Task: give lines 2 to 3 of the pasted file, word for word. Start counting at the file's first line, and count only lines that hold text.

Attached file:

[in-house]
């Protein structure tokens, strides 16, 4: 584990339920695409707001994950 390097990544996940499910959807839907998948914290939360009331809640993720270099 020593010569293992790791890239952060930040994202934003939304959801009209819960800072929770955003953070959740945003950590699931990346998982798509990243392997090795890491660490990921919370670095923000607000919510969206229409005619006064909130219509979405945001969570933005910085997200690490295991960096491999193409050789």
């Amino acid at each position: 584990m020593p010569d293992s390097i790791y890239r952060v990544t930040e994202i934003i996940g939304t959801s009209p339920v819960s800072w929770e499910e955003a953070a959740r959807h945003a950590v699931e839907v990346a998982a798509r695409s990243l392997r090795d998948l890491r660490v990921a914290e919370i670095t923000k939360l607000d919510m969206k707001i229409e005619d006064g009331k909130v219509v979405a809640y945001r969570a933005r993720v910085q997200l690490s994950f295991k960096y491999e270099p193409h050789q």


């Protein structure tokens, strides 16, 4: 584990339920695409707001994950 390097990544996940499910959807839907998948914290939360009331809640993720270099 020593010569293992790791890239952060930040994202934003939304959801009209819960800072929770955003953070959740945003950590699931990346998982798509990243392997090795890491660490990921919370670095923000607000919510969206229409005619006064909130219509979405945001969570933005910085997200690490295991960096491999193409050789």
């Amino acid at each position: 584990m020593p010569d293992s390097i790791y890239r952060v990544t930040e994202i934003i996940g939304t959801s009209p339920v819960s800072w929770e499910e955003a953070a959740r959807h945003a950590v699931e839907v990346a998982a798509r695409s990243l392997r090795d998948l890491r660490v990921a914290e919370i670095t923000k939360l607000d919510m969206k707001i229409e005619d006064g009331k909130v219509v979405a809640y945001r969570a933005r993720v910085q997200l690490s994950f295991k960096y491999e270099p193409h050789q």